I have a bunch of solid, non-transparent logos, all of which contain drop shadows. The problem is the person who did them went WAY overboard in the size and darkness of the drop shadow.

I don't have access to the original PSD files, they're just flat PNGs. Given that, is there a way to modify the opacity of only those elements in an image that are already at least partially opaque? A way to select just those elements would also have the same result.

  • If the file is a flat PNG there are no separate layers you can modify. You'd have to make selections of the problem area and perhaps change the brightness/contrast. Depending on the complexity of the graphic, it could take some skill and time to fix it.
    – Billy Kerr
    Jul 29, 2019 at 22:35
  • @BillyKerr right. My hope was that there was some way to automatically create a selection, build a layer mask or something that would make this a slightly easier process.
    – Mordred
    Jul 29, 2019 at 22:53
  • Access to the origianl layered PSD file would be way to go if you want to make it easy. But you don't have that. For example if you had the original PSD, you could just select the drop shadow effect/layer, and reduce its opacity. When the file is flattened - all that data for the separate elements is lost.
    – Billy Kerr
    Jul 29, 2019 at 22:58
  • Without seeing the image, I don't know if there is a way you could automate the selection - it might not be possible depending on the complexity of the work.
    – Billy Kerr
    Jul 29, 2019 at 23:00
  • Maybe this would be helpful: graphicdesign.stackexchange.com/a/117198/2332
    – Joonas
    Jul 30, 2019 at 0:08

1 Answer 1


In Photoshop you can make a layer mask from transparency:

enter image description here

Now you can select the mask icon in the layers panel and apply curves to it:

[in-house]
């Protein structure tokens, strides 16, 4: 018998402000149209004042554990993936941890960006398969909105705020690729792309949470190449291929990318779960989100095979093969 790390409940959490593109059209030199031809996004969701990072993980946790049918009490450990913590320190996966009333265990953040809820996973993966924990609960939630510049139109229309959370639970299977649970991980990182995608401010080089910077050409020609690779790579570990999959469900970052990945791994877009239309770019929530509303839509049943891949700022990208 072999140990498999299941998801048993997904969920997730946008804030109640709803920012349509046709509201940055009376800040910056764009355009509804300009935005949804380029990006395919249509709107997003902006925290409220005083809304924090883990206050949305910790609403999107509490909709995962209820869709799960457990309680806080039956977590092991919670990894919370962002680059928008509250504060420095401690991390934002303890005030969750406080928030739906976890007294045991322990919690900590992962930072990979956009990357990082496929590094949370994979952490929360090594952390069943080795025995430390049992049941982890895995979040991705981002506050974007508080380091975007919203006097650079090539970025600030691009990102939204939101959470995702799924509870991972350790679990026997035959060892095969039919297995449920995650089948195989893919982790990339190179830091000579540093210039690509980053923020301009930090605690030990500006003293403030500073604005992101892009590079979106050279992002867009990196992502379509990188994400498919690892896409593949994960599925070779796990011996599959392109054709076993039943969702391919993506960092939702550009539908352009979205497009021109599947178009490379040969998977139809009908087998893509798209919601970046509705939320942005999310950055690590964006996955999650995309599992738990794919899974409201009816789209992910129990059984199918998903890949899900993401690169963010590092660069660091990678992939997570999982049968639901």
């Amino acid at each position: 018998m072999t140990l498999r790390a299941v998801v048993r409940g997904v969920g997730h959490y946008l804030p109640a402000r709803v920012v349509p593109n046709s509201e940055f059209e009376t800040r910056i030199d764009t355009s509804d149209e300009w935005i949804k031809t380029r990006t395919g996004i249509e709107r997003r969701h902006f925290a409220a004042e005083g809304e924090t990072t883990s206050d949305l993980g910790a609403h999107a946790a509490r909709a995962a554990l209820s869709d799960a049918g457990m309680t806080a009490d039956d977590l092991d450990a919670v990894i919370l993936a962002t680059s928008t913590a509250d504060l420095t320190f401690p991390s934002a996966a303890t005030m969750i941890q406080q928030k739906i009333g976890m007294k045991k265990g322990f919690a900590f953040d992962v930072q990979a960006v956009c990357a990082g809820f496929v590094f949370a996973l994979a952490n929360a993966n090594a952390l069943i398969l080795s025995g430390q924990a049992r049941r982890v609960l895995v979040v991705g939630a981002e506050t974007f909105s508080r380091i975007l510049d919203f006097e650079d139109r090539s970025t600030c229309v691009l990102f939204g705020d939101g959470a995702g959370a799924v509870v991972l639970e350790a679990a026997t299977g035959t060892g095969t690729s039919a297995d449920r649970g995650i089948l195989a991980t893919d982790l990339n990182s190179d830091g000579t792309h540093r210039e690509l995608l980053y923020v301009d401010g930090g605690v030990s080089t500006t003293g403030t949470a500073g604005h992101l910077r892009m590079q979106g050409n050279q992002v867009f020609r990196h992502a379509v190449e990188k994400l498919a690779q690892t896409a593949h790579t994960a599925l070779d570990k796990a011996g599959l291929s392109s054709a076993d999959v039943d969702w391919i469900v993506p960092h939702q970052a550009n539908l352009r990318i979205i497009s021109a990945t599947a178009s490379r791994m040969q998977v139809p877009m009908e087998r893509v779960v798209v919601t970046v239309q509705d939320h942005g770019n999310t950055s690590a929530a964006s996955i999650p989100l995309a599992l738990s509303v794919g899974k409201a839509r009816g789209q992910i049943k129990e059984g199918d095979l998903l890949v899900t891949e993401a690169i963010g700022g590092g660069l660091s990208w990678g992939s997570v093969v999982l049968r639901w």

enter image description here

This curve keeps fully opaque and fully transparent areas intact.

You can make the shadow smaller by painting black on it in the layer mask. As well you can select the shadow with the magic wand and delete it. Then you can make a new. Photoshop's layer style Drop Shadow is a way to do it fast.

You have different possibilities in GIMP, where transparency is as adjustable as RGB channels and you can combine selections which are made by using different criterias

The same example:

enter image description here

In GIMP it's possible to adjust transparency directly with the curves tool. One adjusts alpha channel instead of colors:

enter image description here

This curve keeps fully opaque and fully transparent intact.

As said, partially transparent areas can be selected and deleted to fully transparent. One possibility is to use the Fuzzy Selection tool (=the magic wand). Its tool options can be opened by double-clicking the tool icon. By setting parameter "Select by" = Alpha and turning the treshold (=capturing tolerance) low, say =5, one can select the opaque areas. Inverting the selection and pressing DEL kills those areas which aren't nearly opaque. Then it's the time to insert new drop shadow.

But if there happens to be faded edges of other colors than the black shadow? For ex. curved edges have partial transparency for antialiasing in all colors. Removing transparent parts removes also the anti-aliasing and makes the edges jaggy. That's fixable for other colors than the drop shadow color. One can for ex. select at first transparent enough areas. Then he makes selection intersection with those areas which have the color of the drop shadow.

  • This is exactly what I needed! No idea how I never noticed the "From Transparency" section in the Layer Mask menu. Adjusting the curves gave me exactly what I wanted. Thanks!
    – Mordred
    Jul 30, 2019 at 16:19

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